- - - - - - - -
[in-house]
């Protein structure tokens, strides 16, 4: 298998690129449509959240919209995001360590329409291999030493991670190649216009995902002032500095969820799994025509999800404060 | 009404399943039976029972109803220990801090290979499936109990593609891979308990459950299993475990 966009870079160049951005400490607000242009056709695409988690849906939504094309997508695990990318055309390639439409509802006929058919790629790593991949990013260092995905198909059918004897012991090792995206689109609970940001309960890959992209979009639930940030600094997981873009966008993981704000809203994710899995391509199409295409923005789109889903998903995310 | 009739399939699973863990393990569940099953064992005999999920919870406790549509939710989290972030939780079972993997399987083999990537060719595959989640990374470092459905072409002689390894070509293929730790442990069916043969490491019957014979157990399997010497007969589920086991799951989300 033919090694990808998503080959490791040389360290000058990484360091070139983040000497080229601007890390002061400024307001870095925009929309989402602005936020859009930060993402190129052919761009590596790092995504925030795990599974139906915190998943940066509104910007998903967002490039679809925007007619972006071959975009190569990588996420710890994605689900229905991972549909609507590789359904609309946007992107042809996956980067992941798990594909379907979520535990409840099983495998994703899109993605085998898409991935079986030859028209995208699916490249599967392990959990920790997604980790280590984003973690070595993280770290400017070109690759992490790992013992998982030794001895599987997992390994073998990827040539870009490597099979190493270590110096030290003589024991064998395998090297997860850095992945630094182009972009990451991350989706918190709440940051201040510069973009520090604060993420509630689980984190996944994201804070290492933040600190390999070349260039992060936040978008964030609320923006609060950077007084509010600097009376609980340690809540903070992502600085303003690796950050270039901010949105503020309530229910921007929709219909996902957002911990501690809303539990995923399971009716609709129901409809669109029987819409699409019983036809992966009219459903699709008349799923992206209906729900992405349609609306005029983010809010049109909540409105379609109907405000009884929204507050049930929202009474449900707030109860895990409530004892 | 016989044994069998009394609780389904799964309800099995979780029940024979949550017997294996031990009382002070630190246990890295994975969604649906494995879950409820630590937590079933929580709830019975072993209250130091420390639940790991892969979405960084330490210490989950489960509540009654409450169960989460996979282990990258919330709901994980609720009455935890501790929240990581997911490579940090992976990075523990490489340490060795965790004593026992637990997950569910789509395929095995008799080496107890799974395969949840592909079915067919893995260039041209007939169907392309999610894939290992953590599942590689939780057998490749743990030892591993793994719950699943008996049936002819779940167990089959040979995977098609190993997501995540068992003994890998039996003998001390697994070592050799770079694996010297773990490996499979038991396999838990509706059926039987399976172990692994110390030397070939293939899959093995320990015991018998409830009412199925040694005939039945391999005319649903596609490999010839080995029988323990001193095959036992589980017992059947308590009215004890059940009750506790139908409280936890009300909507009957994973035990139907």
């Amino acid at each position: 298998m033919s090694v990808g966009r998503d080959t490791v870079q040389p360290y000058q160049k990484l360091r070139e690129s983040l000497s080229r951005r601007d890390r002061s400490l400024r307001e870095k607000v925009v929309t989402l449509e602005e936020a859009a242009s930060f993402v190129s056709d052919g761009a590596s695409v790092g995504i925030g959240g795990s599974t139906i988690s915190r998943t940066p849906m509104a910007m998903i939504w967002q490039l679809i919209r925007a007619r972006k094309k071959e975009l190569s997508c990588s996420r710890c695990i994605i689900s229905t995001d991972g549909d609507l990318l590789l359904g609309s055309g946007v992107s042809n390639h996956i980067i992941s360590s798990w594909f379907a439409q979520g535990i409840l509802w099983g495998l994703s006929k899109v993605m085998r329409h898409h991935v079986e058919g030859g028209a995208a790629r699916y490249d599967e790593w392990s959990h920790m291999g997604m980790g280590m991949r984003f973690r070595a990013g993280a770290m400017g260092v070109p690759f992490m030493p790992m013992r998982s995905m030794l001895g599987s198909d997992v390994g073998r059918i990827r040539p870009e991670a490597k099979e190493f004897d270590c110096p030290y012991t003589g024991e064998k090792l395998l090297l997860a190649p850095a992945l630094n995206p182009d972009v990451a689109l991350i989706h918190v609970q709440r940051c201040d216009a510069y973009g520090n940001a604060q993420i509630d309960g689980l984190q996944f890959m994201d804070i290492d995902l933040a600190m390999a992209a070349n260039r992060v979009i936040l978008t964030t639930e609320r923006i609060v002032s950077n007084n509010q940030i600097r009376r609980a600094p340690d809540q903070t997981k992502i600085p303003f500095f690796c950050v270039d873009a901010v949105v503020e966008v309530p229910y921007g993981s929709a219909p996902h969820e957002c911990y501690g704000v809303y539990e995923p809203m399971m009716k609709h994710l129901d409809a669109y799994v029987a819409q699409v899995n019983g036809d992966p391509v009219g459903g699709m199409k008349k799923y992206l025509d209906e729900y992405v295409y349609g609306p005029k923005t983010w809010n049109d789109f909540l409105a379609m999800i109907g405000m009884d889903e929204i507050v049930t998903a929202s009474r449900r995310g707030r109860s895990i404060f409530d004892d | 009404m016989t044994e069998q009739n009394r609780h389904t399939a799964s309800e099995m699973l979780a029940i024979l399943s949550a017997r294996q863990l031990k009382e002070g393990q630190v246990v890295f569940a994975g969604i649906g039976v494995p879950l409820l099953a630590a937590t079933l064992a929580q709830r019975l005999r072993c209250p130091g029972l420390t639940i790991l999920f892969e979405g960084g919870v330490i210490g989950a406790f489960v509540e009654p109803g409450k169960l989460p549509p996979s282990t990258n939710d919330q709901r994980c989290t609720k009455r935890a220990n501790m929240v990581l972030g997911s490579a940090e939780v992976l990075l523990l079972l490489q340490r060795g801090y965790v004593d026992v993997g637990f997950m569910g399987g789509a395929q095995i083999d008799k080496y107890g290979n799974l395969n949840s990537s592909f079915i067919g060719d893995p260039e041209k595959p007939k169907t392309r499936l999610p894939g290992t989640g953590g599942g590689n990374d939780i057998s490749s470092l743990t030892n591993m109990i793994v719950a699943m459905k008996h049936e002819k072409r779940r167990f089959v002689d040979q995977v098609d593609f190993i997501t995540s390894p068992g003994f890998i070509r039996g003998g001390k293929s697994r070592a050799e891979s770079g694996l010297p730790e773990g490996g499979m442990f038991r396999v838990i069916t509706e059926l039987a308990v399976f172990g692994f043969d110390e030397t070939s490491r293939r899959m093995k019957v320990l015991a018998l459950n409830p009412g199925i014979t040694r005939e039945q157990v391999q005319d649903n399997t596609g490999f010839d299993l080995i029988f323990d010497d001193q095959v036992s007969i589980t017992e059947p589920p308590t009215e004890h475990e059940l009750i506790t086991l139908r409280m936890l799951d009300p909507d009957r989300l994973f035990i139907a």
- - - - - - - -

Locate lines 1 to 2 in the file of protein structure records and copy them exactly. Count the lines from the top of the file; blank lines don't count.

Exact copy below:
[in-house]
């Protein structure tokens, strides 16, 4: 298998690129449509959240919209995001360590329409291999030493991670190649216009995902002032500095969820799994025509999800404060 | 009404399943039976029972109803220990801090290979499936109990593609891979308990459950299993475990 966009870079160049951005400490607000242009056709695409988690849906939504094309997508695990990318055309390639439409509802006929058919790629790593991949990013260092995905198909059918004897012991090792995206689109609970940001309960890959992209979009639930940030600094997981873009966008993981704000809203994710899995391509199409295409923005789109889903998903995310 | 009739399939699973863990393990569940099953064992005999999920919870406790549509939710989290972030939780079972993997399987083999990537060719595959989640990374470092459905072409002689390894070509293929730790442990069916043969490491019957014979157990399997010497007969589920086991799951989300 033919090694990808998503080959490791040389360290000058990484360091070139983040000497080229601007890390002061400024307001870095925009929309989402602005936020859009930060993402190129052919761009590596790092995504925030795990599974139906915190998943940066509104910007998903967002490039679809925007007619972006071959975009190569990588996420710890994605689900229905991972549909609507590789359904609309946007992107042809996956980067992941798990594909379907979520535990409840099983495998994703899109993605085998898409991935079986030859028209995208699916490249599967392990959990920790997604980790280590984003973690070595993280770290400017070109690759992490790992013992998982030794001895599987997992390994073998990827040539870009490597099979190493270590110096030290003589024991064998395998090297997860850095992945630094182009972009990451991350989706918190709440940051201040510069973009520090604060993420509630689980984190996944994201804070290492933040600190390999070349260039992060936040978008964030609320923006609060950077007084509010600097009376609980340690809540903070992502600085303003690796950050270039901010949105503020309530229910921007929709219909996902957002911990501690809303539990995923399971009716609709129901409809669109029987819409699409019983036809992966009219459903699709008349799923992206209906729900992405349609609306005029983010809010049109909540409105379609109907405000009884929204507050049930929202009474449900707030109860895990409530004892 | 016989044994069998009394609780389904799964309800099995979780029940024979949550017997294996031990009382002070630190246990890295994975969604649906494995879950409820630590937590079933929580709830019975072993209250130091420390639940790991892969979405960084330490210490989950489960509540009654409450169960989460996979282990990258919330709901994980609720009455935890501790929240990581997911490579940090992976990075523990490489340490060795965790004593026992637990997950569910789509395929095995008799080496107890799974395969949840592909079915067919893995260039041209007939169907392309999610894939290992953590599942590689939780057998490749743990030892591993793994719950699943008996049936002819779940167990089959040979995977098609190993997501995540068992003994890998039996003998001390697994070592050799770079694996010297773990490996499979038991396999838990509706059926039987399976172990692994110390030397070939293939899959093995320990015991018998409830009412199925040694005939039945391999005319649903596609490999010839080995029988323990001193095959036992589980017992059947308590009215004890059940009750506790139908409280936890009300909507009957994973035990139907």